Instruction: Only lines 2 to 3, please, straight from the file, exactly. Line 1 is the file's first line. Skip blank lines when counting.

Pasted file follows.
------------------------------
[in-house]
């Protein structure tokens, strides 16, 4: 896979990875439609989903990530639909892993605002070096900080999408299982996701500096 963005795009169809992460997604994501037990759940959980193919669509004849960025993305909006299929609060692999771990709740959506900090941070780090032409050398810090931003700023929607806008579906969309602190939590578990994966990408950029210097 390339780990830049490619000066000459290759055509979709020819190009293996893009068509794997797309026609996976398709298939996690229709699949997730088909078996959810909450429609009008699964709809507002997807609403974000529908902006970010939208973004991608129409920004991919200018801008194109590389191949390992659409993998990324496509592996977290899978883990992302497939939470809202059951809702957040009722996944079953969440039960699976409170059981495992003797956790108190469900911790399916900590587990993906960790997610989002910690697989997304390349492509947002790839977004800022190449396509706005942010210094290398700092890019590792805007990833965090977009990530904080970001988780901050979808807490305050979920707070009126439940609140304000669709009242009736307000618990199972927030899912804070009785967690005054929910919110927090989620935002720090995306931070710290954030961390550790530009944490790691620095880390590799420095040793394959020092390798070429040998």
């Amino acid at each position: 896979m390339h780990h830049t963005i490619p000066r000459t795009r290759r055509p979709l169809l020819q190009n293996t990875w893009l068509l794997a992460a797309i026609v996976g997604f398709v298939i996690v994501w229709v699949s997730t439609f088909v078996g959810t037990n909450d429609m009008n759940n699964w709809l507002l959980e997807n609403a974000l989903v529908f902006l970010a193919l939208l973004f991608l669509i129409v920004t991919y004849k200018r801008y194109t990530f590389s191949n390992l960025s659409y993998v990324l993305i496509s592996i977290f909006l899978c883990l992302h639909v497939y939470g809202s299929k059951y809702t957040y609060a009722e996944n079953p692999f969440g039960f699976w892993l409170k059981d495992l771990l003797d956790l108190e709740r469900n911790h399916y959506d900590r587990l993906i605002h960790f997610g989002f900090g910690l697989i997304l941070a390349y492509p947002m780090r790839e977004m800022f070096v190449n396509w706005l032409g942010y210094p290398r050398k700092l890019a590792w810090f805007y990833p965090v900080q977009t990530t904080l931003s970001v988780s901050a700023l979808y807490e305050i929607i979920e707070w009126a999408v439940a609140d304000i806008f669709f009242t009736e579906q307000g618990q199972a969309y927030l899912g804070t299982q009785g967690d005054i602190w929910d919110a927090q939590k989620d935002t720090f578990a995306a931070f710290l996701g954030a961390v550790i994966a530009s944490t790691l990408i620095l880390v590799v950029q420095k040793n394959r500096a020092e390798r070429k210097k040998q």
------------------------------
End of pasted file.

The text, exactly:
């Protein structure tokens, strides 16, 4: 896979990875439609989903990530639909892993605002070096900080999408299982996701500096 963005795009169809992460997604994501037990759940959980193919669509004849960025993305909006299929609060692999771990709740959506900090941070780090032409050398810090931003700023929607806008579906969309602190939590578990994966990408950029210097 390339780990830049490619000066000459290759055509979709020819190009293996893009068509794997797309026609996976398709298939996690229709699949997730088909078996959810909450429609009008699964709809507002997807609403974000529908902006970010939208973004991608129409920004991919200018801008194109590389191949390992659409993998990324496509592996977290899978883990992302497939939470809202059951809702957040009722996944079953969440039960699976409170059981495992003797956790108190469900911790399916900590587990993906960790997610989002910690697989997304390349492509947002790839977004800022190449396509706005942010210094290398700092890019590792805007990833965090977009990530904080970001988780901050979808807490305050979920707070009126439940609140304000669709009242009736307000618990199972927030899912804070009785967690005054929910919110927090989620935002720090995306931070710290954030961390550790530009944490790691620095880390590799420095040793394959020092390798070429040998």
């Amino acid at each position: 896979m390339h780990h830049t963005i490619p000066r000459t795009r290759r055509p979709l169809l020819q190009n293996t990875w893009l068509l794997a992460a797309i026609v996976g997604f398709v298939i996690v994501w229709v699949s997730t439609f088909v078996g959810t037990n909450d429609m009008n759940n699964w709809l507002l959980e997807n609403a974000l989903v529908f902006l970010a193919l939208l973004f991608l669509i129409v920004t991919y004849k200018r801008y194109t990530f590389s191949n390992l960025s659409y993998v990324l993305i496509s592996i977290f909006l899978c883990l992302h639909v497939y939470g809202s299929k059951y809702t957040y609060a009722e996944n079953p692999f969440g039960f699976w892993l409170k059981d495992l771990l003797d956790l108190e709740r469900n911790h399916y959506d900590r587990l993906i605002h960790f997610g989002f900090g910690l697989i997304l941070a390349y492509p947002m780090r790839e977004m800022f070096v190449n396509w706005l032409g942010y210094p290398r050398k700092l890019a590792w810090f805007y990833p965090v900080q977009t990530t904080l931003s970001v988780s901050a700023l979808y807490e305050i929607i979920e707070w009126a999408v439940a609140d304000i806008f669709f009242t009736e579906q307000g618990q199972a969309y927030l899912g804070t299982q009785g967690d005054i602190w929910d919110a927090q939590k989620d935002t720090f578990a995306a931070f710290l996701g954030a961390v550790i994966a530009s944490t790691l990408i620095l880390v590799v950029q420095k040793n394959r500096a020092e390798r070429k210097k040998q």